Celebrating the Anniversary of Florida’s Formal Apology to The Groveland Boys Case

 

By Douglas C. Lyons

State Flag of Florida

It came almost seven decades too late.

A year ago today, Florida lawmakers issued a formal apology to the descendants of The Groveland Boys, four young black men who were falsely accused of raping a white woman in 1949. The arrests, forced confessions, their abusive treatment as prisoners — three died at the hands of the police — and subsequent trial garnered national attention and brought shame to Lake County, Florida, particularly its then-sheriff Willis V. McCall. As the saying goes, “Better late …”

The formal apology is a good thing for the state of Florida. It helps ease the wounds of a racist past and also recognizes a history that often passes unnoticed.

Douglas C. Lyons is the founder of www.blackinfla.

The Groveland Boys Had a Friend in the Florida NAACP

 

Harry T. Moore

“While [Thurgood] Marshall and [Franklin] Williams attempted to put together a preliminary legal strategy, the New York office of the NAACP advised Harry T. Moore in Florida that the Legal Defense Fund would vigorously defend the Groveland Boys and requested that Moore rouse local public support for the case. Moore immediately sprang into action. He had already sent telegrams to [Florida] Gov. Fuller Warren on July 20 and July 22 calling for punishment of the parties responsible for the rioting in Groveland, and now, in a letter to the governor on July 30, he demanded a special investigation and a special session of the grand jury “to indict the guilty mobsters.”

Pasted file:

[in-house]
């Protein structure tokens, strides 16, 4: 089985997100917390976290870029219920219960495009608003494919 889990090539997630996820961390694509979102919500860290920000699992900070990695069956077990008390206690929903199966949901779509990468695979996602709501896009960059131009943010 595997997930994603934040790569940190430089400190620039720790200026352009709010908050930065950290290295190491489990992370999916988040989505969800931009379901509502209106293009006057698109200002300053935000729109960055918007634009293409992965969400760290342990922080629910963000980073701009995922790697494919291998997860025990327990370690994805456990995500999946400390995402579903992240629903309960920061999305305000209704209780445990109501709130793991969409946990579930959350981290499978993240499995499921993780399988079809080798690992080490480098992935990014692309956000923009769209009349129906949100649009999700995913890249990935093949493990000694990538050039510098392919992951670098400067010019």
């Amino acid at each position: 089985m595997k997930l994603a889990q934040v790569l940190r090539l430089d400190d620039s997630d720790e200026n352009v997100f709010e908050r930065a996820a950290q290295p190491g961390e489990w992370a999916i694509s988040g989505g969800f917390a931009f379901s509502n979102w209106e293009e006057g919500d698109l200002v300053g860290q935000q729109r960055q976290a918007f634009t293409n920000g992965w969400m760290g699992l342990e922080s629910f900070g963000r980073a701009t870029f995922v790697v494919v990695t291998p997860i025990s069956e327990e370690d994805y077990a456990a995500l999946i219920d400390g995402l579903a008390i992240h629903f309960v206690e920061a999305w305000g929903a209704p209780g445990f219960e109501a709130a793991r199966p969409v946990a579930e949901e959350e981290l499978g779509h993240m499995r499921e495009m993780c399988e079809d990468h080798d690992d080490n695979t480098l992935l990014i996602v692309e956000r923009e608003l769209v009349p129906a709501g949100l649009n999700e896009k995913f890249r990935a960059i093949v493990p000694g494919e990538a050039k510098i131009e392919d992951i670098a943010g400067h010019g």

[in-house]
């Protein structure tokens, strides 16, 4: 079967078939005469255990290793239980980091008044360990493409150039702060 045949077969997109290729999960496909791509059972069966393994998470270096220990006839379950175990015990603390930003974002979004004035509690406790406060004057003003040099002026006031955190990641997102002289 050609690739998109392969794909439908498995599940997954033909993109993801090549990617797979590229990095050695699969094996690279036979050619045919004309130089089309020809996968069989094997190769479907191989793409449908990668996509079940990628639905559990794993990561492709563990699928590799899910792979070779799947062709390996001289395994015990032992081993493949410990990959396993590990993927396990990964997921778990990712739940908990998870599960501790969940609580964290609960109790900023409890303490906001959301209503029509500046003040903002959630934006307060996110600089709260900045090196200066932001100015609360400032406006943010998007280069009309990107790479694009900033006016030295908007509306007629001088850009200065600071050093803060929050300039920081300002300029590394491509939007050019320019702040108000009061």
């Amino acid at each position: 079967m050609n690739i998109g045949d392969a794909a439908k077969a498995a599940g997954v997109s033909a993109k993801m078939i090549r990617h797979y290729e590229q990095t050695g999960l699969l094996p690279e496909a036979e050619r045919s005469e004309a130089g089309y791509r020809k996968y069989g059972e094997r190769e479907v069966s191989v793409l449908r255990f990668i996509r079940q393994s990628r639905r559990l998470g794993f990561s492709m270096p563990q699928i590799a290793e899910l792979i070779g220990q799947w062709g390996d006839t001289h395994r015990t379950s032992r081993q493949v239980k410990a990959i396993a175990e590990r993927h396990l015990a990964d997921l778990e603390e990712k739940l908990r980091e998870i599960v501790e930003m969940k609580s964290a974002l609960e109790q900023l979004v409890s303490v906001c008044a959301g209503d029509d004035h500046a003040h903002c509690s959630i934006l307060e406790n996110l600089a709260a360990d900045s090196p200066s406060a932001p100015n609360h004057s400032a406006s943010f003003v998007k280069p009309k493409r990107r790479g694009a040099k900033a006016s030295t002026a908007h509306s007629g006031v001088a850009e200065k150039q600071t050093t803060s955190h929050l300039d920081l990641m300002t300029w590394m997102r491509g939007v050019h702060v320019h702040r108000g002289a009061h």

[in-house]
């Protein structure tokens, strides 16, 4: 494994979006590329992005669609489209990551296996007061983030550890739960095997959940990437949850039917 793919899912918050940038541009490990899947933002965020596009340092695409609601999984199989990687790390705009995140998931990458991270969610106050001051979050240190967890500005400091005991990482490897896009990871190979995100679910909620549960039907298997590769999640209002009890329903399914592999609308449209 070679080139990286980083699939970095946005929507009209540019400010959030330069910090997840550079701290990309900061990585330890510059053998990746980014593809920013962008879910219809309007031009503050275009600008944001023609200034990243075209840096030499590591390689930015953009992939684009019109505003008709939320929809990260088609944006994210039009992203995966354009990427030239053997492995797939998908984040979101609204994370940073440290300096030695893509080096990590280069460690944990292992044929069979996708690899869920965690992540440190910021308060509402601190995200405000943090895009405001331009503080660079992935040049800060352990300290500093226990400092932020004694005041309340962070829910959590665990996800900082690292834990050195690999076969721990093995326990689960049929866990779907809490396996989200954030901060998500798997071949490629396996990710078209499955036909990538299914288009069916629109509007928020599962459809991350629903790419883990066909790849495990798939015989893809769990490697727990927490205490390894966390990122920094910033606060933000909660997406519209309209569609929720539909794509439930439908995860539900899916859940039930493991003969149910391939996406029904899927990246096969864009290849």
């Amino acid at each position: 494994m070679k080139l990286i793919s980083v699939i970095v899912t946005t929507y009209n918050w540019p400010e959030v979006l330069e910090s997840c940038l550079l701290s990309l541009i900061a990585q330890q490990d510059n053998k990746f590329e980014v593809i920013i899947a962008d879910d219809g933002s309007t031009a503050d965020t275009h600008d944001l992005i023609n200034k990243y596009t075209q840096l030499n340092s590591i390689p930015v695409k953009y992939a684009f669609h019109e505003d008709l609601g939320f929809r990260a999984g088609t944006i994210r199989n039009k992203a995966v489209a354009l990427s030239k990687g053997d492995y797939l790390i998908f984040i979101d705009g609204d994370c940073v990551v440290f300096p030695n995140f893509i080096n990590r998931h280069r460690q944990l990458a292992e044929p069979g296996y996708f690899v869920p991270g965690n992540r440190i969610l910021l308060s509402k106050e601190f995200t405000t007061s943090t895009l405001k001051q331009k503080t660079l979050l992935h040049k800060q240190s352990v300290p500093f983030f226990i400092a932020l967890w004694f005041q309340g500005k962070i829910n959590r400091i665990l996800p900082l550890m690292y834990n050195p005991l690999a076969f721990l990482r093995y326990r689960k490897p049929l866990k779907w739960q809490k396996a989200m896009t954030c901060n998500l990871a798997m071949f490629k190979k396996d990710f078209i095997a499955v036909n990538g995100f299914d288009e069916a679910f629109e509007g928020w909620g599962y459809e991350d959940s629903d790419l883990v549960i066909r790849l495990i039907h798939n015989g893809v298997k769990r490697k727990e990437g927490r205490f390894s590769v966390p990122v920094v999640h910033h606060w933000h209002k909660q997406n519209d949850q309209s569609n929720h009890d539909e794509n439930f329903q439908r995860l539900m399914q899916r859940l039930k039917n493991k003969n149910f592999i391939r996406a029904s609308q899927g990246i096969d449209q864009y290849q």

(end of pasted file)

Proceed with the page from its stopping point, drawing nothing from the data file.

Source: Devil in the Grove by Gilbert King  Harper Perennial, 2012 Pages  134-135

Photo Credit: Courtesy of the Florida Memory Project/State Library and Archives of Florida